The term "biodegradable" has been used over the past few years, to describe plastics or packaging that could potentially be metabolized by microorganisms in nature, with complete breakdown to CO2/Methane, water and biomass. However, there is significant confusion and controversy surrounding biodegradable plastics since many suppliers have used the term to loosely describe their material/packaging without specifying the conditions under which the material would degrade in nature. For instance, some plastics (like PLA) will only degrade under industrial composting conditions, while some others (like PHA) can break down under a wider range of conditions and environments (industrial, backyard, marine). Given this widespread confusion and the misuse of the "biodegradable" term, many global government and industry organizations have issued guidelines to restrict or eliminate the unqualified use of biodegradable as a descriptor of plastics or packaging. These include the European Commission guidelines (European Plastics Strategy) and the Federal Trade Commission Green Guides in the US.
In line with such guidelines, Ubuntoo's recommends that companies providing biodegradable materials, products or packaging:
1.Avoid unqualified use of the term "biodegradable" to describe their products
2.Any claim of biodegradability should be accompanied by a description of specific conditions and environments under which the material or product will undergo degradation in nature
3.It is strongly recommended that companies provide globally accepted certifications or testing for various biodegradability claims (such as the BPA certification for industrial composting)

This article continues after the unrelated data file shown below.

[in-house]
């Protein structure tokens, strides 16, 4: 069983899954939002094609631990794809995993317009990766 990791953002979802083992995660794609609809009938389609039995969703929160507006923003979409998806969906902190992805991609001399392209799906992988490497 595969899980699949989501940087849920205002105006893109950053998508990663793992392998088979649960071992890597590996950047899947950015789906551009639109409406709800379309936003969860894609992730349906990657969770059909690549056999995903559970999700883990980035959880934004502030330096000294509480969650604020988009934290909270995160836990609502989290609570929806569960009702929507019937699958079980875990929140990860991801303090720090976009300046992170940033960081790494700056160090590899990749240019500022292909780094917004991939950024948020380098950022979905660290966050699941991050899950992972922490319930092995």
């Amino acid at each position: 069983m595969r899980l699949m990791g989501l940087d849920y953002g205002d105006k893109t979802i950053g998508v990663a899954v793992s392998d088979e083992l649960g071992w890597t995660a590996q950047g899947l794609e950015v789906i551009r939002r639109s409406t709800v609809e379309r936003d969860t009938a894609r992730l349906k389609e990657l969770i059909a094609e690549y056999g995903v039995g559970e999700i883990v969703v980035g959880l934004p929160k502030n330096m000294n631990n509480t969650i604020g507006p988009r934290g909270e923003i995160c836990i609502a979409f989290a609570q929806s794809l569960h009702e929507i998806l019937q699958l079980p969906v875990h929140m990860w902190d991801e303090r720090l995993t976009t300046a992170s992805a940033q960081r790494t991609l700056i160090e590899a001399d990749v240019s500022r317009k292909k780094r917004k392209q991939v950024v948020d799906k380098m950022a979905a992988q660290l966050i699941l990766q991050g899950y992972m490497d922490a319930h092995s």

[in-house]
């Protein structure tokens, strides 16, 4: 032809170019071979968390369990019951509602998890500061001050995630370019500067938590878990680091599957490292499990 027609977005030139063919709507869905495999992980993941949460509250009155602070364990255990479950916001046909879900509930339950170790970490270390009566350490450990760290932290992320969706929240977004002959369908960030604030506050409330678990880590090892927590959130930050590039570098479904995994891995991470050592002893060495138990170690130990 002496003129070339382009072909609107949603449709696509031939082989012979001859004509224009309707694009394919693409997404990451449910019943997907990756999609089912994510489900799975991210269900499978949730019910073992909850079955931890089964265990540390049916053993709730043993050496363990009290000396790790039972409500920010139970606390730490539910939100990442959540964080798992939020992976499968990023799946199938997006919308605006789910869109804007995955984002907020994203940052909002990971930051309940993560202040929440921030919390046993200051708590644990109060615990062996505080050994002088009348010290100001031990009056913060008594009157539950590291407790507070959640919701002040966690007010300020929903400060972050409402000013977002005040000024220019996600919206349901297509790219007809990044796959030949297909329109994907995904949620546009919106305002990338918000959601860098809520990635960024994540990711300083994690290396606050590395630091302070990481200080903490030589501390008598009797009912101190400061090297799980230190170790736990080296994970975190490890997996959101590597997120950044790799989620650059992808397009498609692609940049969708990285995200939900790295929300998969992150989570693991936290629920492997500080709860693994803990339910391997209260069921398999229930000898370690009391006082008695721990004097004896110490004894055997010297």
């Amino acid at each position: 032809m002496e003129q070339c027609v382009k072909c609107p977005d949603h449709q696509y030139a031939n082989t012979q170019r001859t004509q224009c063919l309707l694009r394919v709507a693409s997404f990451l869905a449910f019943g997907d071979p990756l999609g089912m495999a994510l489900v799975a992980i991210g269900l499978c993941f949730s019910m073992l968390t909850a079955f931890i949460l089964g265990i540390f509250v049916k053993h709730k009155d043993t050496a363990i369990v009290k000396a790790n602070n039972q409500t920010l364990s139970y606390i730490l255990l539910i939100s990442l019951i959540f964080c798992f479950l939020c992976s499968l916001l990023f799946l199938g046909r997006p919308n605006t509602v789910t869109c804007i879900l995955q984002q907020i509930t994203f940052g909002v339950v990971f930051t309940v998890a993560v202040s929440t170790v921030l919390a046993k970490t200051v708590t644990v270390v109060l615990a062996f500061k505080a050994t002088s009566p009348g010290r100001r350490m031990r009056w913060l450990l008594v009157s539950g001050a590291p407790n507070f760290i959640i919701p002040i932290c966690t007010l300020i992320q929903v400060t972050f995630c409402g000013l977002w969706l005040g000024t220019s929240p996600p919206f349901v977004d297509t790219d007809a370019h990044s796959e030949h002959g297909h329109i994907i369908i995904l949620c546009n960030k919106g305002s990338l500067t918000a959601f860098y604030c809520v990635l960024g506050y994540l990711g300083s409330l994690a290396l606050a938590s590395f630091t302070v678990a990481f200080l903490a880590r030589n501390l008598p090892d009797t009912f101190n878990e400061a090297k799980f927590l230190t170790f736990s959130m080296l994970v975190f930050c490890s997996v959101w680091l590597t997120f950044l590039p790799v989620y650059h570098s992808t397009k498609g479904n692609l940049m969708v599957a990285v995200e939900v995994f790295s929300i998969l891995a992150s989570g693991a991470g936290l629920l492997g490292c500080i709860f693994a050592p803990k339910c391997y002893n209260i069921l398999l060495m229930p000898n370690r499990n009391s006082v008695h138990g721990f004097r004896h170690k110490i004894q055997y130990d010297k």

Further in line with the position articulated by the European Commission as well as major CPG companies, Ubuntoo recommends that "biodegradable" plastics should not be considered a solution for littering (or worse a license to litter). Appropriate collection and end-of-life solutions (such as industrial composting or home composting) need to be put into place to avoid biodegradable plastics ending up as litter in the environment.
Thank you for your interest in Ubuntoo. We’re excited that you’re here! To continue, you’ll need an account with us.
3Epak is a proprietary technology that provides an eco-friendly packaging alternative suitable for non carbonated beverages.
As the global waste cycle becomes overwhelmed by plastic bottles, aseptic cartons and standalone pouches, the patented 3EpakTM bottle offers an immediate viable solution for beverage packaging.
The 3Epak™ container is an inexpensive and eco-friendly alternative to plastic bottles and aseptic beverage containers (such as the ones commonly sold under the Tetra Pak brand). 3Epak™ is a packaging solution for non-carbonated drinks, suitable for any volume from 7.8 fl.oz (~230ml) up to 20 fl.oz. (~600ml).
3Epak™ is 100% recyclable by standard recycling facilities around the World. Approximately 71% of 3Epak™ components are bio-degradable and compostable under natural conditions, while standard aseptic packages are not. 3Epak™ has up to 70% less plastic than, same volume PET (Polyethylene terephthalate) bottles. 3Epack is assembled from a paper body and only 5.5 grams of easily separable and 100% recyclable plastic components. Alternative cornstarch straws and lids are available, reducing the plastic need to only 3 g.
3Epak™ is a beverage container consisting of a rigid, collapsible, octagonal body made from cardboard; containing a flexible bag formed from a plastic folio; capped with a specially designed lid; closed at the bottom with a corrugated paper base; and wrapped with protective folio. An extendable drinking straw is attached to the outside of the container to be used for consumption of the content.
3Epack Group currently seeks to establish partnerships and offers licensing agreements worldwide, to bring this eco-friendly paper bottle technology to the forefront of global beverage packaging industry. Private equity opportunities are available.